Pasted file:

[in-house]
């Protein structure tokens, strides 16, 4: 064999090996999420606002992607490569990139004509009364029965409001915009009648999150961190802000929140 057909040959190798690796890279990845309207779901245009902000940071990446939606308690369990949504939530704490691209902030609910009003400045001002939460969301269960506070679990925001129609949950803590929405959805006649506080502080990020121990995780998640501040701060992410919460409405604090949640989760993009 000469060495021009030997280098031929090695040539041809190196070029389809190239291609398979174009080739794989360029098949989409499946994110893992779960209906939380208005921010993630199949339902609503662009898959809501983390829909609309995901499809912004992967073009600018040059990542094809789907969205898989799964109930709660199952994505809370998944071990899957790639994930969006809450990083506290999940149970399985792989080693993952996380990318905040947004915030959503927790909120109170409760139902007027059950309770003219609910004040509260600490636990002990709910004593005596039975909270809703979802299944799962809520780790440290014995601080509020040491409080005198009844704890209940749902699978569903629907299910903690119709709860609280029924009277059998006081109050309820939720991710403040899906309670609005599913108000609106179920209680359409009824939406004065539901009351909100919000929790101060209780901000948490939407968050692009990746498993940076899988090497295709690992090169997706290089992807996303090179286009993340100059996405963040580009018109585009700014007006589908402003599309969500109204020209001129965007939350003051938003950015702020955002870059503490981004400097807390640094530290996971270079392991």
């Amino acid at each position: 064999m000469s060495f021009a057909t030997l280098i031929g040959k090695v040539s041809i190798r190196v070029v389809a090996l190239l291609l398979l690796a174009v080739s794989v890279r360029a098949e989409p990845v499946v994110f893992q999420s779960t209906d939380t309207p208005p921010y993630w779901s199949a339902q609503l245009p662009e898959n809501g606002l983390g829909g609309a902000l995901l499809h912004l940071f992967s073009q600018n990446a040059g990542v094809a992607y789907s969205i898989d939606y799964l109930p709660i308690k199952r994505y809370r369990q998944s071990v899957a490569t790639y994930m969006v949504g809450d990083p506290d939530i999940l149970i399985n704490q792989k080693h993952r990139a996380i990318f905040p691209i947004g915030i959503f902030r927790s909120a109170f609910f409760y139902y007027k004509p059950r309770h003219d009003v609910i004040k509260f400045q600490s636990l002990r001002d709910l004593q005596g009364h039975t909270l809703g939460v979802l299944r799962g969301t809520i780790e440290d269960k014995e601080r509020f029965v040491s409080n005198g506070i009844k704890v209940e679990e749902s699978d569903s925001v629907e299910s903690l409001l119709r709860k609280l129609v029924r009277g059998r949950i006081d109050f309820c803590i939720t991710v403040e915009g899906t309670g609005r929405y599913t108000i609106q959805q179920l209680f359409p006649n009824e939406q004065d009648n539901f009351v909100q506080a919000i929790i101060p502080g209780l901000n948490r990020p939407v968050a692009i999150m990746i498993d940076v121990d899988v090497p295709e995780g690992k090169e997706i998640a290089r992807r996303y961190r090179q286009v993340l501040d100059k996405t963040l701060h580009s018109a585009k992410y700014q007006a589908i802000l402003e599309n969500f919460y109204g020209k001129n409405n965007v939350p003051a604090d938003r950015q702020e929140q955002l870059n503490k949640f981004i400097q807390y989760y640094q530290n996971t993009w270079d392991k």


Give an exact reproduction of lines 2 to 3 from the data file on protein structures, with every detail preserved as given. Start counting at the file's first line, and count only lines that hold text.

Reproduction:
């Protein structure tokens, strides 16, 4: 064999090996999420606002992607490569990139004509009364029965409001915009009648999150961190802000929140 057909040959190798690796890279990845309207779901245009902000940071990446939606308690369990949504939530704490691209902030609910009003400045001002939460969301269960506070679990925001129609949950803590929405959805006649506080502080990020121990995780998640501040701060992410919460409405604090949640989760993009 000469060495021009030997280098031929090695040539041809190196070029389809190239291609398979174009080739794989360029098949989409499946994110893992779960209906939380208005921010993630199949339902609503662009898959809501983390829909609309995901499809912004992967073009600018040059990542094809789907969205898989799964109930709660199952994505809370998944071990899957790639994930969006809450990083506290999940149970399985792989080693993952996380990318905040947004915030959503927790909120109170409760139902007027059950309770003219609910004040509260600490636990002990709910004593005596039975909270809703979802299944799962809520780790440290014995601080509020040491409080005198009844704890209940749902699978569903629907299910903690119709709860609280029924009277059998006081109050309820939720991710403040899906309670609005599913108000609106179920209680359409009824939406004065539901009351909100919000929790101060209780901000948490939407968050692009990746498993940076899988090497295709690992090169997706290089992807996303090179286009993340100059996405963040580009018109585009700014007006589908402003599309969500109204020209001129965007939350003051938003950015702020955002870059503490981004400097807390640094530290996971270079392991």
């Amino acid at each position: 064999m000469s060495f021009a057909t030997l280098i031929g040959k090695v040539s041809i190798r190196v070029v389809a090996l190239l291609l398979l690796a174009v080739s794989v890279r360029a098949e989409p990845v499946v994110f893992q999420s779960t209906d939380t309207p208005p921010y993630w779901s199949a339902q609503l245009p662009e898959n809501g606002l983390g829909g609309a902000l995901l499809h912004l940071f992967s073009q600018n990446a040059g990542v094809a992607y789907s969205i898989d939606y799964l109930p709660i308690k199952r994505y809370r369990q998944s071990v899957a490569t790639y994930m969006v949504g809450d990083p506290d939530i999940l149970i399985n704490q792989k080693h993952r990139a996380i990318f905040p691209i947004g915030i959503f902030r927790s909120a109170f609910f409760y139902y007027k004509p059950r309770h003219d009003v609910i004040k509260f400045q600490s636990l002990r001002d709910l004593q005596g009364h039975t909270l809703g939460v979802l299944r799962g969301t809520i780790e440290d269960k014995e601080r509020f029965v040491s409080n005198g506070i009844k704890v209940e679990e749902s699978d569903s925001v629907e299910s903690l409001l119709r709860k609280l129609v029924r009277g059998r949950i006081d109050f309820c803590i939720t991710v403040e915009g899906t309670g609005r929405y599913t108000i609106q959805q179920l209680f359409p006649n009824e939406q004065d009648n539901f009351v909100q506080a919000i929790i101060p502080g209780l901000n948490r990020p939407v968050a692009i999150m990746i498993d940076v121990d899988v090497p295709e995780g690992k090169e997706i998640a290089r992807r996303y961190r090179q286009v993340l501040d100059k996405t963040l701060h580009s018109a585009k992410y700014q007006a589908i802000l402003e599309n969500f919460y109204g020209k001129n409405n965007v939350p003051a604090d938003r950015q702020e929140q955002l870059n503490k949640f981004i400097q807390y989760y640094q530290n996971t993009w270079d392991k």